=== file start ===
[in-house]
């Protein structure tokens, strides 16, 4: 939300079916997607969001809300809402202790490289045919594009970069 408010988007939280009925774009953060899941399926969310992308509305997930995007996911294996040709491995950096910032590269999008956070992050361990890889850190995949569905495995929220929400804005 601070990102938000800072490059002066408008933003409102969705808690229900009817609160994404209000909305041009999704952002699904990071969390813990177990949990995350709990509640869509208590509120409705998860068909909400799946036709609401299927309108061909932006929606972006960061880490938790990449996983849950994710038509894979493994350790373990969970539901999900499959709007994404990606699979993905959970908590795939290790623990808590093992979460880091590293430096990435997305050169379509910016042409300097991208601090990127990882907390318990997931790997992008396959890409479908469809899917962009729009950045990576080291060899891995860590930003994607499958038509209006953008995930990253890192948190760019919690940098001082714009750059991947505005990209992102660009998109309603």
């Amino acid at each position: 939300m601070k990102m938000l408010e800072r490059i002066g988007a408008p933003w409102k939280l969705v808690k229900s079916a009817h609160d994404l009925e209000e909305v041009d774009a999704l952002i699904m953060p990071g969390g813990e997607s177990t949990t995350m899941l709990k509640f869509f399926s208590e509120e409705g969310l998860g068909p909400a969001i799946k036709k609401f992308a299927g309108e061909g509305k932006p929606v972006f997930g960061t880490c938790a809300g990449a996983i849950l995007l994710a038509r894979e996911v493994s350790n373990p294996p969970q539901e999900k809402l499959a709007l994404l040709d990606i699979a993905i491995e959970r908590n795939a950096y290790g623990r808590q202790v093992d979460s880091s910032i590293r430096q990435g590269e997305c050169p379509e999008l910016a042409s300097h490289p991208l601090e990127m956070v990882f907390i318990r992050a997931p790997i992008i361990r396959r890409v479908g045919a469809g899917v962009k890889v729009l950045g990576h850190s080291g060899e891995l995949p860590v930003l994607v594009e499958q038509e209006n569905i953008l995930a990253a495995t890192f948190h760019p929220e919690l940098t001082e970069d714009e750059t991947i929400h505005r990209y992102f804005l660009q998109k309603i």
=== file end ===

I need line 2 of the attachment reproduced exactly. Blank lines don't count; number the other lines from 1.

């Protein structure tokens, strides 16, 4: 939300079916997607969001809300809402202790490289045919594009970069 408010988007939280009925774009953060899941399926969310992308509305997930995007996911294996040709491995950096910032590269999008956070992050361990890889850190995949569905495995929220929400804005 601070990102938000800072490059002066408008933003409102969705808690229900009817609160994404209000909305041009999704952002699904990071969390813990177990949990995350709990509640869509208590509120409705998860068909909400799946036709609401299927309108061909932006929606972006960061880490938790990449996983849950994710038509894979493994350790373990969970539901999900499959709007994404990606699979993905959970908590795939290790623990808590093992979460880091590293430096990435997305050169379509910016042409300097991208601090990127990882907390318990997931790997992008396959890409479908469809899917962009729009950045990576080291060899891995860590930003994607499958038509209006953008995930990253890192948190760019919690940098001082714009750059991947505005990209992102660009998109309603």